Six month passport validity is required from the date of entry to Bolivia and one blank passport page. Please check your passport in plenty of time before travel and if it needs to be renewed please use our Online Passport Renewal System.
It’s advisable to take a number of photocopies of your passport with you. During your stay you should carry a photocopy of your passport at all times.
Check with your doctor well in advance of (8 weeks) travelling to see if you need any vaccinations for Bolivia.
There is a risk of Zika Virus (a dengue-like mosquito-borne disease) in Central and South America and the Caribbean. Irish citizens especially those with a weakened immune system or women who are pregnant or trying to become pregnant are advised to follow guidance available on the website of the Health Protection Surveillance Centre (HPSC).
Bolivia is a risk country for dengue fever transmission. The disease is concentrated in the Departments of Pando and Santa Cruz de la Sierra. The other main outbreaks were in the areas of central Cochabamba, the tropical zones of La Paz [Department], and in the city of Riberalta, in the Beni region (northeast Bolivia) and the Tarija Department.
A yellow fever vaccination certificate is required by foreigners when entering certain high-risk areas. These areas include all of the regions of Santa Cruz, Pando and Beni, and much of Cochabamba, Tarija and northern La Paz departments. The cities of La Paz and Sucre are risk free.
Malaria risk is present throughout the country, except in urban areas and the highlands of La Paz (above 2500m/8202ft) and the two southwestern provinces of Oruro and Potos. You should discuss anti-malarial treatment with your doctor before you travel.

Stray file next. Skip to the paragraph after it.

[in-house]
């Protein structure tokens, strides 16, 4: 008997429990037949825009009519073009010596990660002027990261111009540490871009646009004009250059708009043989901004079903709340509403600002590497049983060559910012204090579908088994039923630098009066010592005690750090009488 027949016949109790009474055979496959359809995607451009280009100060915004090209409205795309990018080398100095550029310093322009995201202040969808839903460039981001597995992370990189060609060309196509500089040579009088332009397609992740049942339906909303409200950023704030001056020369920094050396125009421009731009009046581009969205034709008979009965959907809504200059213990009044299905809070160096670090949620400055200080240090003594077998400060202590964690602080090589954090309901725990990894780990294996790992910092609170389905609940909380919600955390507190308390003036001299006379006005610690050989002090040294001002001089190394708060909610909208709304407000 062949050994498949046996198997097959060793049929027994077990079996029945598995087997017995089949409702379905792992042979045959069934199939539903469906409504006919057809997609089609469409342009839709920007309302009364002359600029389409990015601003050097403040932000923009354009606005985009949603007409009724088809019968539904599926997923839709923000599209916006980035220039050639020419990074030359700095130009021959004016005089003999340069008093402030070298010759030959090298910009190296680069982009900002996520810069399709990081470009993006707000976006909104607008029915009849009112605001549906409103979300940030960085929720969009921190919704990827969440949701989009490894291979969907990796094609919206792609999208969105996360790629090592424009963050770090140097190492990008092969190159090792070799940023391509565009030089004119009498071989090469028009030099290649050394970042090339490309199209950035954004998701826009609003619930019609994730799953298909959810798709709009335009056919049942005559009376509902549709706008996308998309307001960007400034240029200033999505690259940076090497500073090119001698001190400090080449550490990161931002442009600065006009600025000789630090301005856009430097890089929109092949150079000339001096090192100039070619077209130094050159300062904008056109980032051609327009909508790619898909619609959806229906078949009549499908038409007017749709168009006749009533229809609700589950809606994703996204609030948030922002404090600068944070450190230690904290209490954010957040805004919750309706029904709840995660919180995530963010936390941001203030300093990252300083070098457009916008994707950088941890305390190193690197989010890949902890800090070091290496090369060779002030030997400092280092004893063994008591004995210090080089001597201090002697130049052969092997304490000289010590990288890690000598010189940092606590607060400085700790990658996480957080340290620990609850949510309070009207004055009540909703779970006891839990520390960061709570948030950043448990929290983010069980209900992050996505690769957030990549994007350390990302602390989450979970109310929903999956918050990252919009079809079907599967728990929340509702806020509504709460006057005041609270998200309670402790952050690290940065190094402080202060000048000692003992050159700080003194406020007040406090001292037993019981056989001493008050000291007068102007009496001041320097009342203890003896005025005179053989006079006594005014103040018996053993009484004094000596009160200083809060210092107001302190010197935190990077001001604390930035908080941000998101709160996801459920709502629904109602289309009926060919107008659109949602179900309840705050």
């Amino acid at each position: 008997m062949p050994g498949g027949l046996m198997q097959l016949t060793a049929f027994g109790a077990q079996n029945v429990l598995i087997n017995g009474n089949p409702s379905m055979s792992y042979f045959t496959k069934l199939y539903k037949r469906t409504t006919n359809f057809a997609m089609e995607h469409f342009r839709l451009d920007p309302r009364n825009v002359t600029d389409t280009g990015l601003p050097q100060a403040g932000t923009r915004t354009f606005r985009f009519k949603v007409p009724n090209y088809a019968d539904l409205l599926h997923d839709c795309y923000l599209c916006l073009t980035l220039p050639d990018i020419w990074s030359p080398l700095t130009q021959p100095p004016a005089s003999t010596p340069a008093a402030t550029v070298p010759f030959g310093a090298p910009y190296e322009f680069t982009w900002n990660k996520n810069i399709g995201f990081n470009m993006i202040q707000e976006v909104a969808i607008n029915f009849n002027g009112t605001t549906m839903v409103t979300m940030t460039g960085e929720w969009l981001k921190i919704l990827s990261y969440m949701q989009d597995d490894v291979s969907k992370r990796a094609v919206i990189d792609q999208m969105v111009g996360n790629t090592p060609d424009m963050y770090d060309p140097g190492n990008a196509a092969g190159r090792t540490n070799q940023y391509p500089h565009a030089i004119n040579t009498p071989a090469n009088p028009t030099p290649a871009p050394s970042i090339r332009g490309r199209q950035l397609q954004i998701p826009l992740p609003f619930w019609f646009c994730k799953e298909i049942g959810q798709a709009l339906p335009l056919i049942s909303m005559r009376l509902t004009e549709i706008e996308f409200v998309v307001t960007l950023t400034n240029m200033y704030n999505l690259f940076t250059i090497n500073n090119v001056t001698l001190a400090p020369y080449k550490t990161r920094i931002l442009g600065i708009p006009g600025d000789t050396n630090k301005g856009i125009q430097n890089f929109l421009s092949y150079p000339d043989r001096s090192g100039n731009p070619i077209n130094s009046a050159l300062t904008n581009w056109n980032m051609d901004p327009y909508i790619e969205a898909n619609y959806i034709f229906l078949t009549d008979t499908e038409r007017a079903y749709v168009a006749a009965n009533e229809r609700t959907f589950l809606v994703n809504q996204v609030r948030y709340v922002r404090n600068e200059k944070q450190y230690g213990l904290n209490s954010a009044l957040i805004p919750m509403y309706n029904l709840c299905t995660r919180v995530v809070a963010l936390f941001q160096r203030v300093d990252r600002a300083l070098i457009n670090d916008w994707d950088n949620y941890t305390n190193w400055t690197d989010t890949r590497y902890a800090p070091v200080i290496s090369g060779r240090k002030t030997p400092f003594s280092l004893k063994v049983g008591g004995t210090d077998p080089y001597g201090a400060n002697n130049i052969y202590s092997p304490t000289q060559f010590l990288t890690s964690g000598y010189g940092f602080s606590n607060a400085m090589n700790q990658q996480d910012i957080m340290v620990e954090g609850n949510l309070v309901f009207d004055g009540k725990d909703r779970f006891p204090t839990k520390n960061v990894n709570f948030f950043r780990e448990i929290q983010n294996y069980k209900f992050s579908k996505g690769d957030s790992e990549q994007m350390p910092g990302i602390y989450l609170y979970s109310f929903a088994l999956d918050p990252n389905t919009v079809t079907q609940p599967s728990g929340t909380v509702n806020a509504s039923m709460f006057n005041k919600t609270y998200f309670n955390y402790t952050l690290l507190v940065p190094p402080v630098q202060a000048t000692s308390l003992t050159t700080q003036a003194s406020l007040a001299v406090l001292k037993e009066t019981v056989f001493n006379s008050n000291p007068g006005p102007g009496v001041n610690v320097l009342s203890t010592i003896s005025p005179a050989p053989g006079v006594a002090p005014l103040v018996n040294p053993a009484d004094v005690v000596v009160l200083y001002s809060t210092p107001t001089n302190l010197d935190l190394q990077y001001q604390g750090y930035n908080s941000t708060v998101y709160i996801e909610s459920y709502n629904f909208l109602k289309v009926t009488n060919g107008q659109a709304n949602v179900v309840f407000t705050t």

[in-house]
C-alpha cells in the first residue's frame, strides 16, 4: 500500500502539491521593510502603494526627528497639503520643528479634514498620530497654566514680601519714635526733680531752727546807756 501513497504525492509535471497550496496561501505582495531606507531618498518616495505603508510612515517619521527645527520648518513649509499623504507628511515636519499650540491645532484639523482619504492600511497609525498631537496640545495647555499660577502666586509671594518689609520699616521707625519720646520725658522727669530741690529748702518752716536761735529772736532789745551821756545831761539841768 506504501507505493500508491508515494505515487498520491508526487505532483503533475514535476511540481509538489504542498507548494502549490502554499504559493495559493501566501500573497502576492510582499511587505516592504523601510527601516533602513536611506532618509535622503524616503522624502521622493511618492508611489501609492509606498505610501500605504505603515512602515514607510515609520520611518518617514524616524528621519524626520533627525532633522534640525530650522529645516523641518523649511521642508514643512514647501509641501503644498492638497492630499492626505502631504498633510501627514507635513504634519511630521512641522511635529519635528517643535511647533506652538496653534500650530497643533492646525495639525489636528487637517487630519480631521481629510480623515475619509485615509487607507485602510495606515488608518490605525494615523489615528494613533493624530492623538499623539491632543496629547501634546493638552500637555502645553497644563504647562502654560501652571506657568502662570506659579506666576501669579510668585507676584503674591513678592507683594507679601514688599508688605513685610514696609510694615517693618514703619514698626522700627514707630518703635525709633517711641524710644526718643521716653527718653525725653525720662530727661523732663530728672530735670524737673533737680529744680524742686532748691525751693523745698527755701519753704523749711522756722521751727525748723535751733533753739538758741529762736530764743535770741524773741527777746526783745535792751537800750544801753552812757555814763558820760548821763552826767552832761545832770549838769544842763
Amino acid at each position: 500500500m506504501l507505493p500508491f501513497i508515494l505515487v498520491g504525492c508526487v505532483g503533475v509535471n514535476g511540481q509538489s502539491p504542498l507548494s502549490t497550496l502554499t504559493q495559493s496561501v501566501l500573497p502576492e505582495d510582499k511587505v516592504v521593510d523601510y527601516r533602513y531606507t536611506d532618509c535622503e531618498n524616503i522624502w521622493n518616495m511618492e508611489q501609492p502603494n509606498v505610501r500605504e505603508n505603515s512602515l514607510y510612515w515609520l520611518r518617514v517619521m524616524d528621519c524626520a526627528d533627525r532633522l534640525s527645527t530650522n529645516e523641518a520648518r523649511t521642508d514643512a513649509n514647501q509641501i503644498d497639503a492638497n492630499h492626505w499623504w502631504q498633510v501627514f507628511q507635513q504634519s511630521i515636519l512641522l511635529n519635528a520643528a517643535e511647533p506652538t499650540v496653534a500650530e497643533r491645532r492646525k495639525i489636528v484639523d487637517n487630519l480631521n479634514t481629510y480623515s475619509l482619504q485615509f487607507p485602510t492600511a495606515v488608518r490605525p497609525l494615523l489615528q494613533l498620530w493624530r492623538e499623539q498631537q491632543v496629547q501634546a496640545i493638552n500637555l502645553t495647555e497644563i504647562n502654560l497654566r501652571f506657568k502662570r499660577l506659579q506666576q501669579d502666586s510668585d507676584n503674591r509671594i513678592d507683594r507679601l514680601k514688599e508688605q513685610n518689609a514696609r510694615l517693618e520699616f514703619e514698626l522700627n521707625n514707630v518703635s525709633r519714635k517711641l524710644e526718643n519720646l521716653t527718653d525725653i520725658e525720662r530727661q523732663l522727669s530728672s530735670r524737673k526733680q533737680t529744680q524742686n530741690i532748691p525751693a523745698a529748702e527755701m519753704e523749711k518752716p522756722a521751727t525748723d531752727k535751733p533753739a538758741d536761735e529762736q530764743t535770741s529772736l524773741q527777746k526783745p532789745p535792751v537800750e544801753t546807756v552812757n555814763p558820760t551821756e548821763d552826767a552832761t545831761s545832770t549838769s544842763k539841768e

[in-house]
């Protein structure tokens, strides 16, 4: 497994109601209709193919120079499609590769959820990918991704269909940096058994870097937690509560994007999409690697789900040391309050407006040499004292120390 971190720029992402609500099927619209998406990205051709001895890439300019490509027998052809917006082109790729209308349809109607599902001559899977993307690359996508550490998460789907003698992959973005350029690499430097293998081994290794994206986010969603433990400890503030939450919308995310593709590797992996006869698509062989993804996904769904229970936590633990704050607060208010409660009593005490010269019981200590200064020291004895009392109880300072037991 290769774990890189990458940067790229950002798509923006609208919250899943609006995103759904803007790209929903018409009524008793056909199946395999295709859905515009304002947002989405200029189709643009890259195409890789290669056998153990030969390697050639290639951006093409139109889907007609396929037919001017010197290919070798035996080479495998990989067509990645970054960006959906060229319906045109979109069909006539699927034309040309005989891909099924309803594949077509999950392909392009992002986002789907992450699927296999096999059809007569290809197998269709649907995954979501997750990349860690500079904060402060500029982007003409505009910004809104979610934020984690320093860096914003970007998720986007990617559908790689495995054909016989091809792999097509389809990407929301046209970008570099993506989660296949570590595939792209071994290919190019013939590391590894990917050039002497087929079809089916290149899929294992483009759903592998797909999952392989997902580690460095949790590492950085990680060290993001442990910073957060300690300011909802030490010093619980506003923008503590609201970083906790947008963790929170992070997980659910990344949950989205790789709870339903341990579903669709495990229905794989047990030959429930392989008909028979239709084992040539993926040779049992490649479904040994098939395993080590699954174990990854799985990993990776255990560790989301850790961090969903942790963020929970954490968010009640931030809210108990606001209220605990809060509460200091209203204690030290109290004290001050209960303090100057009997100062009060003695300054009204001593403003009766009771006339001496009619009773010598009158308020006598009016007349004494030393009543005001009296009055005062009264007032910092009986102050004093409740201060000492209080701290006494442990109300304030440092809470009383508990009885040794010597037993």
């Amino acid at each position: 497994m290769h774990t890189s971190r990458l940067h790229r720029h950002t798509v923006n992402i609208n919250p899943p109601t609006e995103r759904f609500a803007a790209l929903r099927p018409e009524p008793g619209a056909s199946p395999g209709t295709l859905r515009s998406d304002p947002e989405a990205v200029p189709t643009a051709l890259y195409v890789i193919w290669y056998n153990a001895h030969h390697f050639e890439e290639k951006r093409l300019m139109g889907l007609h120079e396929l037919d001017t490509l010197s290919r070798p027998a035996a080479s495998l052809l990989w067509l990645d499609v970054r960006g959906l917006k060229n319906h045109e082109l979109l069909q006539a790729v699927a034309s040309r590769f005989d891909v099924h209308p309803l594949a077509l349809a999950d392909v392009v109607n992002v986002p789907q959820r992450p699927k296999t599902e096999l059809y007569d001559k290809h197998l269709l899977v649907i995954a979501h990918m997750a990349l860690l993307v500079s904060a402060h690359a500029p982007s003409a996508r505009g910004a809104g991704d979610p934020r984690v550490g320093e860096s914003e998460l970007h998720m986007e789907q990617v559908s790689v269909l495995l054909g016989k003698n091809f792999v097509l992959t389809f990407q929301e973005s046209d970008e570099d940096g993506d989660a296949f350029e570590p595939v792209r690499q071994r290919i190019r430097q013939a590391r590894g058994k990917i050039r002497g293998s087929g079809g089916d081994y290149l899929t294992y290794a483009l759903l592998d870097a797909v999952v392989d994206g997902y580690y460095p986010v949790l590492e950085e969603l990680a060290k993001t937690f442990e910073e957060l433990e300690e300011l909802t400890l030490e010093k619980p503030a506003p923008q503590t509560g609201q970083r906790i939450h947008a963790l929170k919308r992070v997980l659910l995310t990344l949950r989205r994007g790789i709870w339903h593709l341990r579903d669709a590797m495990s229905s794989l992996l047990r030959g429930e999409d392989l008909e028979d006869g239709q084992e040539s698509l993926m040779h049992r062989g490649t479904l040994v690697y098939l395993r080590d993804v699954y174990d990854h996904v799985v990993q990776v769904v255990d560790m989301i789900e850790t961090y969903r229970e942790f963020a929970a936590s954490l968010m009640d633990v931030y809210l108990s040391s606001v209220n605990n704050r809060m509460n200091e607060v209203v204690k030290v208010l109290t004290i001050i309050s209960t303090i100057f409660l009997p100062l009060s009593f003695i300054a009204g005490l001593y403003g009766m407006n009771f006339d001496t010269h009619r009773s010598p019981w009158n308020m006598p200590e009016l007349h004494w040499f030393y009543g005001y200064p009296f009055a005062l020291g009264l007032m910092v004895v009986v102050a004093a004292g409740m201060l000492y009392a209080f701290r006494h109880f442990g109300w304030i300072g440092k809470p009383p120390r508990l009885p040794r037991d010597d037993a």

Outside office hours, for genuine emergencies involving Irish citizens, which cannot wait until the next working day, please call +54 9 11 5945 7483.
Embassy of Ireland
Avenida del Libertador 1068
Tel: +54 11 5787 0801
Fax: +54 11 5787 0802
Monday to Friday 09:00 to 13:00
Honorary Consulate Contact
Bolivia Honorary Consul
Honorary Consul General of Ireland
Av. San Martin y Calle Hugo Wast,
Comercial Chuubi, Planta Alta, Of 16,
Email: Email us
Get travel and medical insurance
Before travelling, the Department strongly recommends that you obtain comprehensive travel insurance which will cover all overseas medical costs, including medical repatriation/evacuation, repatriation of remains and legal costs. You should check any exclusions and, in particular, that your policy covers you for the activities you want to undertake.